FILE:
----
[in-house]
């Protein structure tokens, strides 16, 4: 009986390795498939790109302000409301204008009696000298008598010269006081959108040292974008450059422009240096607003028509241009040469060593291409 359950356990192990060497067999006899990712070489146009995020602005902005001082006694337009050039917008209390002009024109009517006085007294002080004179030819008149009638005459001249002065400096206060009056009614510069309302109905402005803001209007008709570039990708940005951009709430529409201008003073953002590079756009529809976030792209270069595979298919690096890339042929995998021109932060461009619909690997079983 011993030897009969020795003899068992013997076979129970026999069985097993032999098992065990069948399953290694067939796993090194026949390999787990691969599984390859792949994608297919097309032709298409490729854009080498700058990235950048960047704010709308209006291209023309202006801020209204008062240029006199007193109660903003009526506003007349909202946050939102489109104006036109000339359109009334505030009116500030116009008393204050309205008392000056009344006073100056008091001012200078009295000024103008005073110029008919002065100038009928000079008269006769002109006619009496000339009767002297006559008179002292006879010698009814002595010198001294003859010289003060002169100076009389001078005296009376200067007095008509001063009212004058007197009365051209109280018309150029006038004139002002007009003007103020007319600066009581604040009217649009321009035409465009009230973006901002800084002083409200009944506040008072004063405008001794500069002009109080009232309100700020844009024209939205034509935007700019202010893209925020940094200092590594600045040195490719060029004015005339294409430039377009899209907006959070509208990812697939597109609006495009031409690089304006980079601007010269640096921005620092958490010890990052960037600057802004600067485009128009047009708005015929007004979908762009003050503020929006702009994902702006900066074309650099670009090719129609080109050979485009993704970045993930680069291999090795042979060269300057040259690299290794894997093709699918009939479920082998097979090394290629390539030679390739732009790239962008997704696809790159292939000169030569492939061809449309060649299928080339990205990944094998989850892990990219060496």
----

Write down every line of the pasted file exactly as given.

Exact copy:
[in-house]
């Protein structure tokens, strides 16, 4: 009986390795498939790109302000409301204008009696000298008598010269006081959108040292974008450059422009240096607003028509241009040469060593291409 359950356990192990060497067999006899990712070489146009995020602005902005001082006694337009050039917008209390002009024109009517006085007294002080004179030819008149009638005459001249002065400096206060009056009614510069309302109905402005803001209007008709570039990708940005951009709430529409201008003073953002590079756009529809976030792209270069595979298919690096890339042929995998021109932060461009619909690997079983 011993030897009969020795003899068992013997076979129970026999069985097993032999098992065990069948399953290694067939796993090194026949390999787990691969599984390859792949994608297919097309032709298409490729854009080498700058990235950048960047704010709308209006291209023309202006801020209204008062240029006199007193109660903003009526506003007349909202946050939102489109104006036109000339359109009334505030009116500030116009008393204050309205008392000056009344006073100056008091001012200078009295000024103008005073110029008919002065100038009928000079008269006769002109006619009496000339009767002297006559008179002292006879010698009814002595010198001294003859010289003060002169100076009389001078005296009376200067007095008509001063009212004058007197009365051209109280018309150029006038004139002002007009003007103020007319600066009581604040009217649009321009035409465009009230973006901002800084002083409200009944506040008072004063405008001794500069002009109080009232309100700020844009024209939205034509935007700019202010893209925020940094200092590594600045040195490719060029004015005339294409430039377009899209907006959070509208990812697939597109609006495009031409690089304006980079601007010269640096921005620092958490010890990052960037600057802004600067485009128009047009708005015929007004979908762009003050503020929006702009994902702006900066074309650099670009090719129609080109050979485009993704970045993930680069291999090795042979060269300057040259690299290794894997093709699918009939479920082998097979090394290629390539030679390739732009790239962008997704696809790159292939000169030569492939061809449309060649299928080339990205990944094998989850892990990219060496």